In the time of King Herod, after Jesus was born in Bethlehem of Judea, wise men from the East came to Jerusalem, asking, “Where is the child who has been born king of the Jews? For we observed his star at its rising, and have come to pay him homage.” When King Herod heard this, he was frightened, and all Jerusalem with him; and calling together all the chief priests and scribes of the people, he inquired of them where the Messiah was to be born. They told him, “In Bethlehem of Judea; for so it has been written by the prophet:
‘And you, Bethlehem, in the land of Judah, are by no means least among the rulers of Judah; for from you shall come a ruler who is to shepherd my people Israel.’ ”
Then Herod secretly called for the wise men and learned from them the exact time when the star had appeared. Then he sent them to Bethlehem, saying, “Go and search diligently for the child; and when you have found him, bring me word so that I may also go and pay him homage.” When they had heard the king, they set out; and there, ahead of them, went the star that they had seen at its rising, until it stopped over the place where the child was. When they saw that the star had stopped, they were overwhelmed with joy. On entering the house, they saw the child with Mary his mother; and they knelt down and paid him homage. Then, opening their treasure chests, they offered him gifts of gold, frankincense, and myrrh. And having been warned in a dream not to return to Herod, they left for their own country by another road. (NRSV)
Grace to you and peace from God our creator, from Jesus Christ, our redeemer and friend and from the Holy Spirit, our sustainer and guide.
Many of you know that I grew up on a farm. One of my family’s firmest rules was that on Christmas morning, no one could touch any of the presents under the tree until Dad was done doing the chores. There would be no Christmas fun until the pigs and the cattle had been fed. This was always hard, but one Christmas in particular it was very hard! I was probably 7 or 8 years old, and much to all of our surprise, when we came down the stairs that Christmas morning, behold, there was a HUGE box in the middle of the floor. It must have been a washing machine box or something like that because it took up the whole center of the floor it seemed. Who could it be for? Amazingly, it was for me!
Now, there is a protocol for opening presents in the Seyb household, so I had to wait my turn. But once it was my turn, I could tear into that pretty red paper to see what in the world would be in that huge box! Much to my surprise, there was a bunch of wadded up newspapers in there, but once I dug down a ways, I discovered there were a number of smaller packages in the big box. Now I had to wait for my turn to come around again to open the next present inside that box!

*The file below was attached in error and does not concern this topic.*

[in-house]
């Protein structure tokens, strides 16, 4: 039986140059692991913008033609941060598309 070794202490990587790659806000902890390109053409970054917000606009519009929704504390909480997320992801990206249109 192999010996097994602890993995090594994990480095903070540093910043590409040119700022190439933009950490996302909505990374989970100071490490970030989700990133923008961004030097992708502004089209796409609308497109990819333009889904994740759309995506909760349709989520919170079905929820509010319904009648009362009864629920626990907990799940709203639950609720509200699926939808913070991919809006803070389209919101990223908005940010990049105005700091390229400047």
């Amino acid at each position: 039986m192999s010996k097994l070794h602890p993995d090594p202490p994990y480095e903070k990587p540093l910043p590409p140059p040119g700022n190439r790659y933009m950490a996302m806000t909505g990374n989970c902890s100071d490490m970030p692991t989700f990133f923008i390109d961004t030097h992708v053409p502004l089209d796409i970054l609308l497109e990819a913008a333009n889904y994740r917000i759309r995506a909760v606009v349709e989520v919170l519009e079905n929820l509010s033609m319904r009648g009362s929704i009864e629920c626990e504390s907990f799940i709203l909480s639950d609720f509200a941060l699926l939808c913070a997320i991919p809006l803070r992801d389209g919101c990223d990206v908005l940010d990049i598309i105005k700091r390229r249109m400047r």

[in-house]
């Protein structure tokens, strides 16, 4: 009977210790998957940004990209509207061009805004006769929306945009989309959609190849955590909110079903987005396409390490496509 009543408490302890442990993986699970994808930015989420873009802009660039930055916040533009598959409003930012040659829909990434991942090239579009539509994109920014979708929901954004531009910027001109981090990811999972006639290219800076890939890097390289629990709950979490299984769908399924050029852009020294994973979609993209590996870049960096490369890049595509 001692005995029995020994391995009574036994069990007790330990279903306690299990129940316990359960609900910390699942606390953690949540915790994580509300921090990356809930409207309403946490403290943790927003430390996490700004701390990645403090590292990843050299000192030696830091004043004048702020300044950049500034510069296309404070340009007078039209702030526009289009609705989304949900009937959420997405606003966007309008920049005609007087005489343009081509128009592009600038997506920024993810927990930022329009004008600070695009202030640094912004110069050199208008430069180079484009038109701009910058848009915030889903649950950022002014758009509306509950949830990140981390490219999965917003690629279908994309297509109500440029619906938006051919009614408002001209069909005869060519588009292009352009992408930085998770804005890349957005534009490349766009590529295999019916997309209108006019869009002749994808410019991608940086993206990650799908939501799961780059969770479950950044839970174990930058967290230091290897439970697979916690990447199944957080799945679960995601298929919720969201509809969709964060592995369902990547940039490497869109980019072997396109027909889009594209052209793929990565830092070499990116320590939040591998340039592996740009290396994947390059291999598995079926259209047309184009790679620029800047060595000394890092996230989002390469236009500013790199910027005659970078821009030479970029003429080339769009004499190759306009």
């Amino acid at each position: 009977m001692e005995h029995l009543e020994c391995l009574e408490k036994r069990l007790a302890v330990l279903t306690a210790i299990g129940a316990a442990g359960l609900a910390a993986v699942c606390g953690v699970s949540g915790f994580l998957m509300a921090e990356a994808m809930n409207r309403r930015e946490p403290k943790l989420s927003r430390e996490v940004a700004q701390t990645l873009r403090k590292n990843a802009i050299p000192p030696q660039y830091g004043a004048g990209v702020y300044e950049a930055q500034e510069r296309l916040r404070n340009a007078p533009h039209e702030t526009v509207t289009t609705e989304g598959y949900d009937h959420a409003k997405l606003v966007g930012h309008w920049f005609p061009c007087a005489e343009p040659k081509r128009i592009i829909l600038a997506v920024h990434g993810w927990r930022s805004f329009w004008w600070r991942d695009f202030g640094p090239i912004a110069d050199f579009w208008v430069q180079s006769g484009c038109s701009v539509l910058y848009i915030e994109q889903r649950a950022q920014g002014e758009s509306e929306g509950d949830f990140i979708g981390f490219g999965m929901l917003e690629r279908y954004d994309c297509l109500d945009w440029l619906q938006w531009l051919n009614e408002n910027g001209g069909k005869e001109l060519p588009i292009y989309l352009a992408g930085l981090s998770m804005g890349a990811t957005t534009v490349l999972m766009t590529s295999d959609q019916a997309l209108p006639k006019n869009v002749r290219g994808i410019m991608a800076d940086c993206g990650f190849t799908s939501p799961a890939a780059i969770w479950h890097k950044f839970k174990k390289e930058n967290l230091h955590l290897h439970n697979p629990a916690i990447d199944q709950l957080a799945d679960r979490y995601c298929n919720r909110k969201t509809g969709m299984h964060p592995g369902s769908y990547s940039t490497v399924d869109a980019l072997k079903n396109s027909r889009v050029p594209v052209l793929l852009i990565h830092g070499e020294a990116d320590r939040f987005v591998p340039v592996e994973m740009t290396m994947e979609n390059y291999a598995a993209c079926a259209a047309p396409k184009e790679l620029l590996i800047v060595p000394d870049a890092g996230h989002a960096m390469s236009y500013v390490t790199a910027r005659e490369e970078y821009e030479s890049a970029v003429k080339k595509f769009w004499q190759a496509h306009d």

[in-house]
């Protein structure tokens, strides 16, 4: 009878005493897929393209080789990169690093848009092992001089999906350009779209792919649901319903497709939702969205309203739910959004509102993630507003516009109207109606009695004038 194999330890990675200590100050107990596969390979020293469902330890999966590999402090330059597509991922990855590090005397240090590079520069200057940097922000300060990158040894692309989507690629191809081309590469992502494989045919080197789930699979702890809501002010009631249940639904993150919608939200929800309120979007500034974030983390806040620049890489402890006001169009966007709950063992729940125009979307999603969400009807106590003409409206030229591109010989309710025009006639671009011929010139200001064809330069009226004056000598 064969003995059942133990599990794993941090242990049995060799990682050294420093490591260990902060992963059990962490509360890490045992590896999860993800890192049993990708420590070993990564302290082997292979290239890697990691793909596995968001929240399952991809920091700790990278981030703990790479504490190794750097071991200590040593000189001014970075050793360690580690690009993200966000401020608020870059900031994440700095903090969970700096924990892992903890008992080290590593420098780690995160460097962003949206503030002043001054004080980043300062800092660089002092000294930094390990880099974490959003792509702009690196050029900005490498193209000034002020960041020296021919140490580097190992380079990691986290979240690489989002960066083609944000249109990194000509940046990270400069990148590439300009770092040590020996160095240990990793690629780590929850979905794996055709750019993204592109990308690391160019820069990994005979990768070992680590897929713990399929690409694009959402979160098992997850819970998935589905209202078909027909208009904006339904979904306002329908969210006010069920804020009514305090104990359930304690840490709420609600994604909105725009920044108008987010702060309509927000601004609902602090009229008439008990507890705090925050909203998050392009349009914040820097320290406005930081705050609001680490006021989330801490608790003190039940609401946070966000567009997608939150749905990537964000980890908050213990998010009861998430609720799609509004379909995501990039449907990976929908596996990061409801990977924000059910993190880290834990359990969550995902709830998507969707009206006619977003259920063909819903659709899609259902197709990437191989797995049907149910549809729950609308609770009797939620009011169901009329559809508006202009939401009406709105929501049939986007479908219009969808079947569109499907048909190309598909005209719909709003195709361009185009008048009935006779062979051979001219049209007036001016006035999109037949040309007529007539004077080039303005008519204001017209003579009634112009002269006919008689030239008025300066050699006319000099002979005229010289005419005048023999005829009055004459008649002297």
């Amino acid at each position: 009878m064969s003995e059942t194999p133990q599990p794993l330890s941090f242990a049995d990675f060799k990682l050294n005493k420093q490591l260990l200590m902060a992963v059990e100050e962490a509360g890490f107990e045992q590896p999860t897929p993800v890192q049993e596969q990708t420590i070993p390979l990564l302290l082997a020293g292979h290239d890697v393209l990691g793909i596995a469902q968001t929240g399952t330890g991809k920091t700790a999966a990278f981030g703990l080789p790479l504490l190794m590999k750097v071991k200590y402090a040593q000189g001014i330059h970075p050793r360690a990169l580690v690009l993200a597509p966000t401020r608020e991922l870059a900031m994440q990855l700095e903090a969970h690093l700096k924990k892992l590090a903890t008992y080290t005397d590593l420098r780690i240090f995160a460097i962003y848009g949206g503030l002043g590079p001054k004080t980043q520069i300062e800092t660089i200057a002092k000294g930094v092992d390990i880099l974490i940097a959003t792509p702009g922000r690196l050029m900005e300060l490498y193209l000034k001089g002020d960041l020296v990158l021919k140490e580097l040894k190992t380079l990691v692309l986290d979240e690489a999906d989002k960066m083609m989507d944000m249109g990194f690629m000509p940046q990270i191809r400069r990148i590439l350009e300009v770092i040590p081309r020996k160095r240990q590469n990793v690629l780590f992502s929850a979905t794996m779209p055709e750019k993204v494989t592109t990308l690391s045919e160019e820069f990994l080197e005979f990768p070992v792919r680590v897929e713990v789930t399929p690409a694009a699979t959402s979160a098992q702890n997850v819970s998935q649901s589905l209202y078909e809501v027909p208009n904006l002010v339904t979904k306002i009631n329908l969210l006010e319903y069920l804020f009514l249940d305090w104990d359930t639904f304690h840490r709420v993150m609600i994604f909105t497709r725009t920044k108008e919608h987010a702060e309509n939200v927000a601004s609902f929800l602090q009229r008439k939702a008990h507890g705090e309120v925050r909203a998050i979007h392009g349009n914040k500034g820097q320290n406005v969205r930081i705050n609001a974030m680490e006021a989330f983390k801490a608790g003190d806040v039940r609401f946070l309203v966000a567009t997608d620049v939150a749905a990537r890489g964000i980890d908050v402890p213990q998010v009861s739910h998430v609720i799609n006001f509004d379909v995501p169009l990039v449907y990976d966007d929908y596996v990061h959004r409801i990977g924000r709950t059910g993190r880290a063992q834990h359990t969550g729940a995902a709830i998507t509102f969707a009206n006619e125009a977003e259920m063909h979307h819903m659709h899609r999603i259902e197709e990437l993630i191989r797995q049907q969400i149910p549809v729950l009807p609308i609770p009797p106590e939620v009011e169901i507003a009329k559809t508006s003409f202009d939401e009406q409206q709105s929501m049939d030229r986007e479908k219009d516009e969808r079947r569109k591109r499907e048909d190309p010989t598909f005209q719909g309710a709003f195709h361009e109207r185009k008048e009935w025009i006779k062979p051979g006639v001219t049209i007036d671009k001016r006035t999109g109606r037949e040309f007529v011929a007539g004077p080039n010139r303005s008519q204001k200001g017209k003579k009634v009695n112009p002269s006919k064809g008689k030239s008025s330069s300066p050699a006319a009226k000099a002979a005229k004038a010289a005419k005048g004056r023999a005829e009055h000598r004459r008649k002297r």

On this Epiphany day, as we recognize the Christ child was already revealing God’s love for the whole world through the star that guided the magi to the baby Jesus, we realize that the gift of faith is something that needs to be unwrapped and unpacked throughout our lives. Unwrap it and unpack it so you can use it. God wants us to use it.
The magi, wise men from the East, not Jews. Not of Hebrew heritage; foreigners. They were the ones that recognized the birth of the Christ child. They came bearing gifts. They came to honor the newborn king. Because of their example, we give gifts at Christmas. Through them, Matthew is telling us the gift of salvation is for all people. The gift of faith is a gift that keeps on giving. It is a gift that will continually need to be unpacked and unwrapped.
In the children’s message today, all the kids said they had unwrapped their presents and had played with the toys; worn the clothing. They knew that present are given to be used. None of their present were still under the Christmas tree. (They did inform me that their tree was already taken down, so their presents couldn’t be under the tree!) It is our calling and task to use our gift of faith, to access God in prayer and scripture, to unwrap it new every morning, to examine what we are called to do and to respond with action. We have been given the gift of faith, it is up to us to decide what to do with it.
I hope you will receive the gift you have been given, and decide to give it away. Share the good news of God’s love. Be bearers of the promise of forgiveness. It is the irony of the gift of faith that if we receive it and keep it for ourselves, it seems to disintegrate. It slips between our fingers. But if we receive it and promptly give it away, passing it along to our neighbors and friends, amazingly, we never get to the end of the gift. We never get to the bottom of the box. On other hand, if we try to keep it all for ourselves, receiving the gift of faith and think that it is just for our own comfort and joy, pretty soon we’ll realize all we have is an empty box. By giving it away, the box is never empty. I don’t know how it works, it is the magic of Christmas.
So in this moment of silence, I pray you will consider the gift of faith you have been given. How will you use that gift? How will you continue to dig through the box, unpacking it, sharing it, using it for God’s glory?
… Silence for reflection…
Holy God, come into our hearts and increase our faith. Inspire us in serving your people and being the church for the good of the world. In Jesus’ name we pray. Amen.
Blessings to you,
Scripture quotations are from the New Revised Standard Version Bible, copyright 1989, Division of Christian Education of the National Council of the Churches of Christ in the United States of America.